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Indonesia returns hundreds of containers of waste to West

US Rep. Ilhan Omar (D-MN) (L) talks with Speaker of the House Nancy Pelosi (D-CA) during a rally with fellow Democrats before voting on H.R. 1, or the People Act, on the East Steps of the US Capitol on March 08, 2019 in Washington, DC. (AFP photo)
An Indonesian custom officer shows plastic waste from a container at the Jakarta international seaport, on September 18, 2019. (Photo by AFP)

Indonesia is sending back hundreds of containers of contaminated waste to the West after shipments supposedly containing plastic meant for recycling were found to hide hazardous substances, customs officials said.

Among more than 2,000 containers checked by authorities at four ports from July to mid-September, nearly 550 contained hazardous material or non-plastic waste.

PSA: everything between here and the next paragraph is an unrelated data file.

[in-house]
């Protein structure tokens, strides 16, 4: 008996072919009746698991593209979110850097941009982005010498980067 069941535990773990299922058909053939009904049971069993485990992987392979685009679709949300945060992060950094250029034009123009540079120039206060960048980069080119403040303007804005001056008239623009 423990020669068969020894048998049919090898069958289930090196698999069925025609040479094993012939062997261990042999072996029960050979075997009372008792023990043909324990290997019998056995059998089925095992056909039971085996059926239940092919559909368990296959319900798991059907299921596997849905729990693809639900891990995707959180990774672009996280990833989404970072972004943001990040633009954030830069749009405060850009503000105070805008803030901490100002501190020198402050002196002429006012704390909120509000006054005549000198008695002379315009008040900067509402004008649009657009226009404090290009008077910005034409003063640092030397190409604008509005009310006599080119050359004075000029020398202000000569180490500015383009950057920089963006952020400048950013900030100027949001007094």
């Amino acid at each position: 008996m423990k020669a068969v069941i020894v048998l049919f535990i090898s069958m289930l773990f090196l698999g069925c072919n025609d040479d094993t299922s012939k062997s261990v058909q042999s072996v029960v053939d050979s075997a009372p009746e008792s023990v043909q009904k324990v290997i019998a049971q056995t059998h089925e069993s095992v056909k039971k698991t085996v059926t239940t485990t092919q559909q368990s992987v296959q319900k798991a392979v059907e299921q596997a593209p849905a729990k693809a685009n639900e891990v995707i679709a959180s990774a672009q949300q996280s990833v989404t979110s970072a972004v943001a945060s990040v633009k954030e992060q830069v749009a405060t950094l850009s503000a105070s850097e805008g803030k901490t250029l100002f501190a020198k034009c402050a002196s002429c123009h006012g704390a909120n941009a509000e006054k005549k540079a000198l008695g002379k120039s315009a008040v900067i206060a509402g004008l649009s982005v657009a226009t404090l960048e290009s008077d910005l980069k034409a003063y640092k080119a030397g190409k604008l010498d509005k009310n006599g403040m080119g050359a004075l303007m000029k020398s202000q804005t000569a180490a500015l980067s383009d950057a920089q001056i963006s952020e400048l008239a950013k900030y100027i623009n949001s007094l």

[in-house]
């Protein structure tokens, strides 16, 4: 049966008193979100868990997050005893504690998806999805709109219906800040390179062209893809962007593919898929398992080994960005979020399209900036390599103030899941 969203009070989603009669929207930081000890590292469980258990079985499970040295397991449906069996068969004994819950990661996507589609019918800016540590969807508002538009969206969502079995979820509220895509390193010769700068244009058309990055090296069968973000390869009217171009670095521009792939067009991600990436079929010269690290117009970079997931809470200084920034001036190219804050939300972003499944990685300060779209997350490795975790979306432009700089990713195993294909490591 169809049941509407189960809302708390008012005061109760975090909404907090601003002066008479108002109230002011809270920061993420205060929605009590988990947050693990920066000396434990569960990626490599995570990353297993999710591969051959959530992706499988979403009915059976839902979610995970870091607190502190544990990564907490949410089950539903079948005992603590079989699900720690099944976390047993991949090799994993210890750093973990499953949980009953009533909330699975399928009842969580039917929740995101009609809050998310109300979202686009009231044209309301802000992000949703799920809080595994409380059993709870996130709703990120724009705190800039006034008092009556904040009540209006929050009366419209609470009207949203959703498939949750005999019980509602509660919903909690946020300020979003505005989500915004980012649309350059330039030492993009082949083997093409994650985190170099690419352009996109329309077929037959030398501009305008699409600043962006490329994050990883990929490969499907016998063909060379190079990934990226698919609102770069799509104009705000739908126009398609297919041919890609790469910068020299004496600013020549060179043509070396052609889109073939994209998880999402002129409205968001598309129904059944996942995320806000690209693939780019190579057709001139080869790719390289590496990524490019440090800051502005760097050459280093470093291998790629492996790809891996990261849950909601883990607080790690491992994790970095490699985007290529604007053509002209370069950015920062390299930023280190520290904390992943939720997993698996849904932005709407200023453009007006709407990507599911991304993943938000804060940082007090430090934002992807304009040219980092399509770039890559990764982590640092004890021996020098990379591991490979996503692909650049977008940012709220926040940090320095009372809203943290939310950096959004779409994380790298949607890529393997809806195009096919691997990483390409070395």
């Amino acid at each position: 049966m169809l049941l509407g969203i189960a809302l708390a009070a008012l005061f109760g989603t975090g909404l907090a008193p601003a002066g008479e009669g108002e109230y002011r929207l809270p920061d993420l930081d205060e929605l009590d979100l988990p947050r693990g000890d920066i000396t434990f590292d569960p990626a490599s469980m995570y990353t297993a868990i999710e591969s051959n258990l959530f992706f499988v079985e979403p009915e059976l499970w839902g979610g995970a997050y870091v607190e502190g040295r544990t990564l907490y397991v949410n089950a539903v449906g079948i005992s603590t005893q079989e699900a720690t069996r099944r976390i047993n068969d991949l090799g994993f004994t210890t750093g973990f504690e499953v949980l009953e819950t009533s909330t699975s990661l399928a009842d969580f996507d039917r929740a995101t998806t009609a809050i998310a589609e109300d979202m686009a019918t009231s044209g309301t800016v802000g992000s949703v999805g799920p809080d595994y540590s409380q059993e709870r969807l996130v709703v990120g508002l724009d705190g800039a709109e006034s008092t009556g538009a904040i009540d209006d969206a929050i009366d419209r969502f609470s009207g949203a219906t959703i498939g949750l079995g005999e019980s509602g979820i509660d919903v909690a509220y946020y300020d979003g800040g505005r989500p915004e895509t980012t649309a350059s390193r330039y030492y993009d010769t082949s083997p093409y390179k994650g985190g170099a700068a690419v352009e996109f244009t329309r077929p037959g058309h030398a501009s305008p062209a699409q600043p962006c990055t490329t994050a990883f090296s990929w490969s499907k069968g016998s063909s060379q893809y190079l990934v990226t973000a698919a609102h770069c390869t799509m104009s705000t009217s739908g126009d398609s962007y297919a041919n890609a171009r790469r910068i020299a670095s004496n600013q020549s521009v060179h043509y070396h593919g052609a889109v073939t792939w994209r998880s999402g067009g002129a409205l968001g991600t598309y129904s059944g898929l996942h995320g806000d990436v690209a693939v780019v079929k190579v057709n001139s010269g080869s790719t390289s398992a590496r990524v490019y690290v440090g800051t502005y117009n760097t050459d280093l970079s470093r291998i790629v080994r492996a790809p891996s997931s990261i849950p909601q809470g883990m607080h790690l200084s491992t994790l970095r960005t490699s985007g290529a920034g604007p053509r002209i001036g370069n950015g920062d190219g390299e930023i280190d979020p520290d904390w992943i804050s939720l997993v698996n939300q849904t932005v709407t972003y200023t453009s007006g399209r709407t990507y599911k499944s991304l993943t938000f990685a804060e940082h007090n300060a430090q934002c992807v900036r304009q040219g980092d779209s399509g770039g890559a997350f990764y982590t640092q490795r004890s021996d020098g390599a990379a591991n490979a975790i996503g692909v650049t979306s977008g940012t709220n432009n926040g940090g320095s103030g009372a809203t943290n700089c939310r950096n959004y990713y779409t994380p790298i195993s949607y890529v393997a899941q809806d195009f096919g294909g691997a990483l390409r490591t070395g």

More than 300 containers have already been repatriated, officials said.

"Imported waste mixed with trash or hazardous waste must be re-exported," said Heru Pambudi, director general of Customs and Excise.

Authorities were taking action against three companies involved in the shipments.

Indonesia's custom officials open containers suspected of containing plastic waste, at the Jakarta international seaport, on September 18, 2019. (Photo by AFP)

Australia has been the biggest source of the toxic materials, Pambudi said, but other shipments would be sent back to the United States, Germany, Greece, Belgium, Slovenia, the Netherlands, New Zealand, Hong Kong, France, and Britain.

Huge quantities of waste have been redirected to Southeast Asian nations after China — which used to receive the bulk of scrap plastic from around the world — closed its doors to foreign refuse last year in a bid to protect the environment.

Australia has pledged to stop exporting recyclable waste amid global concerns about plastic polluting the oceans and increasing pushback from Asian nations against accepting trash.

(Source: AFP)

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